GPA was one of the first TM proteins to be sequenced (12), and it has proved to be a good model system to explore the conformation and behavior of intramembranous segments of single-pass TM proteins (22, 23). The evidence is substantial that its TM domain is a 22-aa segment composed largely of hydrophobic amino acids that fold into a classical α-helical conformation. Moreover, this helical segment retains its helicity in the presence of high concentrations of SDS, and in common with amyloid Aβ peptides, it also is able to oligomerize (or dimerize) in the presence of SDS. When this was first described decades ago (22), the ability of GPA to form stable dimers in SDS was considered a puzzling observation, because SDS was then believed to disrupt all noncovalent interactions between polypeptide chains. Because of its ability to dissociate proteins into their individual subunits, SDS/PAGE was at that time, and still is, routinely used to identify and determine the approximate sizes of subunits of all classes of protein molecules. To explain the ability of GPA dimers to resist disruption by SDS, Engelman and coworkers (13) proposed that the amino acid sequence GxxxG in the TM domain of GPA accounts in part for their stability. They reasoned that glycines on the same side of an α-helix permit closer packing of the polypeptide chains, thereby enhancing van der Waals forces between neighboring helices. This, they believe, complements the stability of the hydrogen bonds that link helical segments together. Although these observations were carried out on chimeric GPA peptides in the presence of SDS, it is reasonable to assume that GPA dimers also exist in the hydrophobic milieu of a lipid bilayer, an environment that enhances hydrogen bonding.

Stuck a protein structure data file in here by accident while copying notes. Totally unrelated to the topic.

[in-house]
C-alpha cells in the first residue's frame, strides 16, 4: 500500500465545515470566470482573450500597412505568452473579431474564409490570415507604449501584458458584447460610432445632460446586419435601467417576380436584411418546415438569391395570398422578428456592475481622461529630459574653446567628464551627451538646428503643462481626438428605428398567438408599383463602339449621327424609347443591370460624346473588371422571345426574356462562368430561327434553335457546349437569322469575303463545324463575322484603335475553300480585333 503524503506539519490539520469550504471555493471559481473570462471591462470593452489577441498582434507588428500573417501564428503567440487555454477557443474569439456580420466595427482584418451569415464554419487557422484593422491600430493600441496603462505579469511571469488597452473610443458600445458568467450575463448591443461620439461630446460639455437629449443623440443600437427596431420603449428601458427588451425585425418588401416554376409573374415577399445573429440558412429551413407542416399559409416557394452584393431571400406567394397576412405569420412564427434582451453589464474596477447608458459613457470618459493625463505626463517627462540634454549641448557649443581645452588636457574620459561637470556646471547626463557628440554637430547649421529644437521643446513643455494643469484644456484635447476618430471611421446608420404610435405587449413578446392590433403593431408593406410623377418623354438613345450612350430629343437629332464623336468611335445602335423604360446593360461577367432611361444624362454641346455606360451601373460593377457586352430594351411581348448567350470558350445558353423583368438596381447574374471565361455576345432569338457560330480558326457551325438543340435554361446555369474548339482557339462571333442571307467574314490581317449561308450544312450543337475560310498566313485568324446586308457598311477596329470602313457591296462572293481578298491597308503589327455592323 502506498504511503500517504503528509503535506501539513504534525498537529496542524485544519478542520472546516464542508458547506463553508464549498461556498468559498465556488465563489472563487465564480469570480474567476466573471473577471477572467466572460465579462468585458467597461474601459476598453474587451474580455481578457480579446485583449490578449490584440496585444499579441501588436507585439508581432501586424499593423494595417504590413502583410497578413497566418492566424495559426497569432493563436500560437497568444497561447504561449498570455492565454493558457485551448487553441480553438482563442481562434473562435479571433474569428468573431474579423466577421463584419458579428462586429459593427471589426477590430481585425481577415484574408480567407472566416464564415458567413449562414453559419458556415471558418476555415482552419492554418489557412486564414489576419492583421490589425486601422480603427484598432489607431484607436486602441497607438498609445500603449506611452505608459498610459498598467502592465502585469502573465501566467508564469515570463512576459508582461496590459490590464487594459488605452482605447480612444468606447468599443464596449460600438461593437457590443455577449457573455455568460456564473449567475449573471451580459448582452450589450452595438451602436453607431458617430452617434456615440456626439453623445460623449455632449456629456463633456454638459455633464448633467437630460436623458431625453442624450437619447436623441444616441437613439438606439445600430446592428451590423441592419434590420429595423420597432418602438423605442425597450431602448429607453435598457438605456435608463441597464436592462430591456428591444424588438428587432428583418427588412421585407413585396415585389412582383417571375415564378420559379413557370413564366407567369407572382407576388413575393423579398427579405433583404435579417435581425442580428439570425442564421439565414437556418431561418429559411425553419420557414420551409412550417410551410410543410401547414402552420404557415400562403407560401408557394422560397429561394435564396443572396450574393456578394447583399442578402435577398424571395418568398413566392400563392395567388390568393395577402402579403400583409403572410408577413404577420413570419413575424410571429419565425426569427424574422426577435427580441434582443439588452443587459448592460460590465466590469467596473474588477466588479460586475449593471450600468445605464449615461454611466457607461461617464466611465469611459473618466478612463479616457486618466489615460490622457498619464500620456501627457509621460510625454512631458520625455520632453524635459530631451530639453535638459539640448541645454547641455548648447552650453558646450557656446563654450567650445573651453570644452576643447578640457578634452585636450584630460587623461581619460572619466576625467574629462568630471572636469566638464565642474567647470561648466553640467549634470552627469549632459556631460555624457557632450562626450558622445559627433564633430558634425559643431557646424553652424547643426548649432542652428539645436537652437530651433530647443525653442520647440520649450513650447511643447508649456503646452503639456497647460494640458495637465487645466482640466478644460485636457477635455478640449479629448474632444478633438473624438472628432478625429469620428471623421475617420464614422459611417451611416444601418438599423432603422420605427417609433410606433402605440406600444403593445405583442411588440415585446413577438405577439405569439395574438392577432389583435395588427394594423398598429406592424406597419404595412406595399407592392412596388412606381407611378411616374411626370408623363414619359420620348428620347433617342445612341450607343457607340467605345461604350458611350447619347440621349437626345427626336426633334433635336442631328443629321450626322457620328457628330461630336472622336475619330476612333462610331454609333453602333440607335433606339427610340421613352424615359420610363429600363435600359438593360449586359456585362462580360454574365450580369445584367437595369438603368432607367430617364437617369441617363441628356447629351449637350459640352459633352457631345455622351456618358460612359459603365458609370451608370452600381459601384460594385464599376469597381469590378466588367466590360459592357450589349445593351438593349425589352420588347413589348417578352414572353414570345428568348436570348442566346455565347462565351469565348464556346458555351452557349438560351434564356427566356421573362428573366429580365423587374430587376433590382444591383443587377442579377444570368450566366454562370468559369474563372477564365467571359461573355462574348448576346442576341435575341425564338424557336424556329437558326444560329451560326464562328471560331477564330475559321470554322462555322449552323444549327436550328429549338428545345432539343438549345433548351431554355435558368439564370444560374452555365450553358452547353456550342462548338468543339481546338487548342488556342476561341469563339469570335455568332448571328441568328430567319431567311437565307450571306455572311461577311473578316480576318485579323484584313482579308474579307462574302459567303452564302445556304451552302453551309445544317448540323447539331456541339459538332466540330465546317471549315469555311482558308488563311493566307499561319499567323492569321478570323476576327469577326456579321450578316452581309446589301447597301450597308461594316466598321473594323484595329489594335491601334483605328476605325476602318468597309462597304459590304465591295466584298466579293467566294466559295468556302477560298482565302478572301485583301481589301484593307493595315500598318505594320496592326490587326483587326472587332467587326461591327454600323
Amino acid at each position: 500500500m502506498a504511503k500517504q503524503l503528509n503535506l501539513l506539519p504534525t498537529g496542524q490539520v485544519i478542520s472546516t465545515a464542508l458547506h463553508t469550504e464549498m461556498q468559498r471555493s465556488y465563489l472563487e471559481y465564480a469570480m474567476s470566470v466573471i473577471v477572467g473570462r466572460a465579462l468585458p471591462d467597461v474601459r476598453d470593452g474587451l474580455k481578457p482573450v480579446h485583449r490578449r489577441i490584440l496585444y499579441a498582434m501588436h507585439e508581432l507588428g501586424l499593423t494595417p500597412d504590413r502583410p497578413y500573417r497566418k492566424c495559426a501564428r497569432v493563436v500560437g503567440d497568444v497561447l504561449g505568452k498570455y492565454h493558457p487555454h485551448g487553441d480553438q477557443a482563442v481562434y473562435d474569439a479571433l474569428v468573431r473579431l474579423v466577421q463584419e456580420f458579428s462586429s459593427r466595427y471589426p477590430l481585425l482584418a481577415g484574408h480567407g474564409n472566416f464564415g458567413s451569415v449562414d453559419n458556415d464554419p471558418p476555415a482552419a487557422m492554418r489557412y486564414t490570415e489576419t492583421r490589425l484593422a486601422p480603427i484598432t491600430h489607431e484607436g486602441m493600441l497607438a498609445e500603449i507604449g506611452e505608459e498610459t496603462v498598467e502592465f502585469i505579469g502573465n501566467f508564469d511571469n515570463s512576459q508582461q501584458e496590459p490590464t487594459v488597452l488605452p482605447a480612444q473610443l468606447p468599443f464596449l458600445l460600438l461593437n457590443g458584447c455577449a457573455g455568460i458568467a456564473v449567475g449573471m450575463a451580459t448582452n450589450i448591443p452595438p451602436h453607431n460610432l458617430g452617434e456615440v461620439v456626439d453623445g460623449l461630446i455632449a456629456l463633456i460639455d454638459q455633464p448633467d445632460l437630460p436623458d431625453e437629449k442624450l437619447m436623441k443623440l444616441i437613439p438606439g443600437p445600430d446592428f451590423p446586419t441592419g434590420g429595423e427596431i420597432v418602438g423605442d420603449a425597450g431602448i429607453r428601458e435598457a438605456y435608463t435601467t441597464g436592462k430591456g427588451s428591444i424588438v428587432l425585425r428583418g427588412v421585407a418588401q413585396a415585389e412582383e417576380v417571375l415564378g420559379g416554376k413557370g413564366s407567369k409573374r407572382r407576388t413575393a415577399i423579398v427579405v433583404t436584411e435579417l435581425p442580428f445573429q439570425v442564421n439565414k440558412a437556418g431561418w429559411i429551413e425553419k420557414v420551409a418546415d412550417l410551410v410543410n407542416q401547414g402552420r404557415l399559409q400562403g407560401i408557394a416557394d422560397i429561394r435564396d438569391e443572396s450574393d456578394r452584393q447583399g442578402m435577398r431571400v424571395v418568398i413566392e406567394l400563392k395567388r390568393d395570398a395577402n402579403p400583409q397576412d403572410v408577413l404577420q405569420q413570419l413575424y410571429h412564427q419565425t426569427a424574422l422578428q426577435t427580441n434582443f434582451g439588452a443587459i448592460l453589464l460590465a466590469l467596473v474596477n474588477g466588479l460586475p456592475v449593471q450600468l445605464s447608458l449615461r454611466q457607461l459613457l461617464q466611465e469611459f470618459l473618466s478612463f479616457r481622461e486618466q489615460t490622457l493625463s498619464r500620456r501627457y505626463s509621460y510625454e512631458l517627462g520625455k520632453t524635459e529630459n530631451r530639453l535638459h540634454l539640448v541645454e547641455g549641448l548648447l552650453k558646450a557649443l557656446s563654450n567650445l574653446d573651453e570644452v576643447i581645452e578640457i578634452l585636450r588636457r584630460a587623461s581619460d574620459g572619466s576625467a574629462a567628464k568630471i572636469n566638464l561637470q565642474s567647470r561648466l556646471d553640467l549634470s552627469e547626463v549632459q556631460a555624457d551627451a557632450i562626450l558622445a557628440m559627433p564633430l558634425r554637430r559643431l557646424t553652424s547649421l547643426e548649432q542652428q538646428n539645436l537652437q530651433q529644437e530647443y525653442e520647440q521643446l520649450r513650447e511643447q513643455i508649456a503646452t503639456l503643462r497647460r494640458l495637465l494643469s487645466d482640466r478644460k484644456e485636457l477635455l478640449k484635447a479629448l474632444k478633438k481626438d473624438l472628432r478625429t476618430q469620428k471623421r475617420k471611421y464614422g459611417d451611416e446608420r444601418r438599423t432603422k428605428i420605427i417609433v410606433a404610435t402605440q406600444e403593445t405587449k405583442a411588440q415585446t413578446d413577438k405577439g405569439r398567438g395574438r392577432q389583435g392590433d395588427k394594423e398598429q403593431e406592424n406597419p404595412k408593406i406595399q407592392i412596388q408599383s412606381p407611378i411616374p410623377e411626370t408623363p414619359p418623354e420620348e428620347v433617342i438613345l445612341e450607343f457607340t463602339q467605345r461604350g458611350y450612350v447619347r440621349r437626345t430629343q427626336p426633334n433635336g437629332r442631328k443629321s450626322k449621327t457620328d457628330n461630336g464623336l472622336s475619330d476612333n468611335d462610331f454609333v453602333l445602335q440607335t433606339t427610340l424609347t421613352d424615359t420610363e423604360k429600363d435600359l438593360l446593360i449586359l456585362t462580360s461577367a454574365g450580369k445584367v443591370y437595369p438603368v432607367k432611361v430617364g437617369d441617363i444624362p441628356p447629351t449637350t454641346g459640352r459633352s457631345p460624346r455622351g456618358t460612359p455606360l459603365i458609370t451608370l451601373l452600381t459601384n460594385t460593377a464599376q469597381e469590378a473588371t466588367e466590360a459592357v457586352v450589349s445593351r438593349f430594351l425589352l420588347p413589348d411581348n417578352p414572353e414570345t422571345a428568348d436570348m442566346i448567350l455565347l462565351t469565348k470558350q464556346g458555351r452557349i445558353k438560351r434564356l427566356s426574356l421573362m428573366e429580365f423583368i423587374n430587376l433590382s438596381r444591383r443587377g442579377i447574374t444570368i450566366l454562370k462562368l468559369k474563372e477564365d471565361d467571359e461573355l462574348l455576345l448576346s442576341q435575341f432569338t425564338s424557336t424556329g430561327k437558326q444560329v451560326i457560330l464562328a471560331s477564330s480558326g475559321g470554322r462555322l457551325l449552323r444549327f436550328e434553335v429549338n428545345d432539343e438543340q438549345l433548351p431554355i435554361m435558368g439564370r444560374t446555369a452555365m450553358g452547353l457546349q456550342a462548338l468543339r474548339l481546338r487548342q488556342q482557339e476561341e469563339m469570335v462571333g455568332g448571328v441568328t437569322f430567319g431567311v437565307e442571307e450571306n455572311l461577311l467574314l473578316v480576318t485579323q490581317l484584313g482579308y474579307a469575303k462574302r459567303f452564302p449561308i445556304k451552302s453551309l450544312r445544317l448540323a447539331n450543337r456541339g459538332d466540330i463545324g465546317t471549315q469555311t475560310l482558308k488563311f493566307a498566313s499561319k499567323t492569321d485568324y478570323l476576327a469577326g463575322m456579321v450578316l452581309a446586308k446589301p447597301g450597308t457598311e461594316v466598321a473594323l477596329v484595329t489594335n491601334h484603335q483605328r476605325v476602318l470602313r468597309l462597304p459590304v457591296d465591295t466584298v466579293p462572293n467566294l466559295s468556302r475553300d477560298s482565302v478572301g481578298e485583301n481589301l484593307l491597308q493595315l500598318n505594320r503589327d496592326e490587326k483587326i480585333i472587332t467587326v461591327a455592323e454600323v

The APP also has a similar GxxxG segment within its transmembrane domain, as do many other transmembrane segments, as discussed below, and many have speculated that APP also exists as a dimer in the plasma membrane. Although the evidence favoring a dimer structure in native membranes is still circumstantial, it is worth noting that many single-pass TM proteins have been shown to be dimeric, and in every case, their TM segments are comparable to those of both GPA and all members of the APP family. If APP is dimeric when embedded in a membrane, and it is cleaved by the secretases while dimeric, one would expect to find dimeric forms of the Aβ peptides in residual membrane fragments, and this is precisely what has been reported, as described above. In those studies, substantial amounts of SDS-stable dimeric forms of both Aβ-40 and Aβ-42 peptides were found in membrane fragments prepared by detergent extraction and sucrose gradient flotation, which indicated that the Aβ dimers were associated with so-called lipid raft domains of the membrane.